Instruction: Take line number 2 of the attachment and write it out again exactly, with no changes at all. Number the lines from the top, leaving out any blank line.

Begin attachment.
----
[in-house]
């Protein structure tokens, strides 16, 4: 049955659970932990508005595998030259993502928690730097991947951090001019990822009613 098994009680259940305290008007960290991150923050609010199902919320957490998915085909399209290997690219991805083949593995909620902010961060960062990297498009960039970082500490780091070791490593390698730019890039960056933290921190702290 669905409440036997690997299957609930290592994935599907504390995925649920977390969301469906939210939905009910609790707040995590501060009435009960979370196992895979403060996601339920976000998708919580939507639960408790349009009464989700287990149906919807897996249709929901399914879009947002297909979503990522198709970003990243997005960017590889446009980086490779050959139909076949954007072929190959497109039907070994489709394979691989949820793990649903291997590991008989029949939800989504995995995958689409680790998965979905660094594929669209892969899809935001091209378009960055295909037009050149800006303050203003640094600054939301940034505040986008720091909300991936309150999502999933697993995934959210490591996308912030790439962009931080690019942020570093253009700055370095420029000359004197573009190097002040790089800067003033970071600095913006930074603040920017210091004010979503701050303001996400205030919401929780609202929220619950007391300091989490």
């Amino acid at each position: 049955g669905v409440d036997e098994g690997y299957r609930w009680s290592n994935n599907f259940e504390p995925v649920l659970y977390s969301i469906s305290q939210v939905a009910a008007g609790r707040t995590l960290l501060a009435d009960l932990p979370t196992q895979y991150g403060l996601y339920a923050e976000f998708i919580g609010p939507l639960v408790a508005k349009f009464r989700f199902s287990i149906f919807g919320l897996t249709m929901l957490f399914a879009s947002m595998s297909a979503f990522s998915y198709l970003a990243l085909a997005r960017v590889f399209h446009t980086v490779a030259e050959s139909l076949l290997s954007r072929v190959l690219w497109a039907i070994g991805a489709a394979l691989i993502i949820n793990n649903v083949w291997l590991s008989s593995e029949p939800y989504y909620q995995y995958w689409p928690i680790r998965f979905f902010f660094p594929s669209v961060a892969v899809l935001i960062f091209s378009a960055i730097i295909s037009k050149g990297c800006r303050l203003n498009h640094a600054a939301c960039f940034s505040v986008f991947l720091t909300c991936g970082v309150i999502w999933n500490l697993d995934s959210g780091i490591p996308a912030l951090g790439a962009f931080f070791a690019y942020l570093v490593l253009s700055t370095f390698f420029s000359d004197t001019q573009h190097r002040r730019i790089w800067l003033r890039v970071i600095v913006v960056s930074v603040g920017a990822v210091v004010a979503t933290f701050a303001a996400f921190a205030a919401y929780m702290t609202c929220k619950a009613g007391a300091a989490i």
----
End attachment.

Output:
């Protein structure tokens, strides 16, 4: 049955659970932990508005595998030259993502928690730097991947951090001019990822009613 098994009680259940305290008007960290991150923050609010199902919320957490998915085909399209290997690219991805083949593995909620902010961060960062990297498009960039970082500490780091070791490593390698730019890039960056933290921190702290 669905409440036997690997299957609930290592994935599907504390995925649920977390969301469906939210939905009910609790707040995590501060009435009960979370196992895979403060996601339920976000998708919580939507639960408790349009009464989700287990149906919807897996249709929901399914879009947002297909979503990522198709970003990243997005960017590889446009980086490779050959139909076949954007072929190959497109039907070994489709394979691989949820793990649903291997590991008989029949939800989504995995995958689409680790998965979905660094594929669209892969899809935001091209378009960055295909037009050149800006303050203003640094600054939301940034505040986008720091909300991936309150999502999933697993995934959210490591996308912030790439962009931080690019942020570093253009700055370095420029000359004197573009190097002040790089800067003033970071600095913006930074603040920017210091004010979503701050303001996400205030919401929780609202929220619950007391300091989490």